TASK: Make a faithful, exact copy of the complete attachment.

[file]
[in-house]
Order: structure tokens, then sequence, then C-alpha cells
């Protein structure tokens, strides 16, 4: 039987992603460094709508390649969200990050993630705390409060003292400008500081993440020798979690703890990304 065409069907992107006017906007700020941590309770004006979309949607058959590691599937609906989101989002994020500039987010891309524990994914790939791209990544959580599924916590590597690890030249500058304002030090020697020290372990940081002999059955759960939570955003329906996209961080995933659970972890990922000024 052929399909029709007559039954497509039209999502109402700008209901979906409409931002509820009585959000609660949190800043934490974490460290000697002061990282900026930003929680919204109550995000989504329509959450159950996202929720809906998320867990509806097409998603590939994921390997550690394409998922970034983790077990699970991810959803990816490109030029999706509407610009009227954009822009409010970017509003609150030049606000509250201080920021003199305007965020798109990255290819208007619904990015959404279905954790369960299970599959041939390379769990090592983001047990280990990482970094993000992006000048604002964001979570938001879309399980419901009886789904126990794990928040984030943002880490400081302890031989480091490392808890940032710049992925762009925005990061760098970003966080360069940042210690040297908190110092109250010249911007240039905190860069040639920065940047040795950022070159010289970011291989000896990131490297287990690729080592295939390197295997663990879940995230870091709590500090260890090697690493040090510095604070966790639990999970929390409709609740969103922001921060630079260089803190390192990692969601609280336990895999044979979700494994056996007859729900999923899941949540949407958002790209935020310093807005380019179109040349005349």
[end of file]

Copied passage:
[in-house]
Order: structure tokens, then sequence, then C-alpha cells
């Protein structure tokens, strides 16, 4: 039987992603460094709508390649969200990050993630705390409060003292400008500081993440020798979690703890990304 065409069907992107006017906007700020941590309770004006979309949607058959590691599937609906989101989002994020500039987010891309524990994914790939791209990544959580599924916590590597690890030249500058304002030090020697020290372990940081002999059955759960939570955003329906996209961080995933659970972890990922000024 052929399909029709007559039954497509039209999502109402700008209901979906409409931002509820009585959000609660949190800043934490974490460290000697002061990282900026930003929680919204109550995000989504329509959450159950996202929720809906998320867990509806097409998603590939994921390997550690394409998922970034983790077990699970991810959803990816490109030029999706509407610009009227954009822009409010970017509003609150030049606000509250201080920021003199305007965020798109990255290819208007619904990015959404279905954790369960299970599959041939390379769990090592983001047990280990990482970094993000992006000048604002964001979570938001879309399980419901009886789904126990794990928040984030943002880490400081302890031989480091490392808890940032710049992925762009925005990061760098970003966080360069940042210690040297908190110092109250010249911007240039905190860069040639920065940047040795950022070159010289970011291989000896990131490297287990690729080592295939390197295997663990879940995230870091709590500090260890090697690493040090510095604070966790639990999970929390409709609740969103922001921060630079260089803190390192990692969601609280336990895999044979979700494994056996007859729900999923899941949540949407958002790209935020310093807005380019179109040349005349």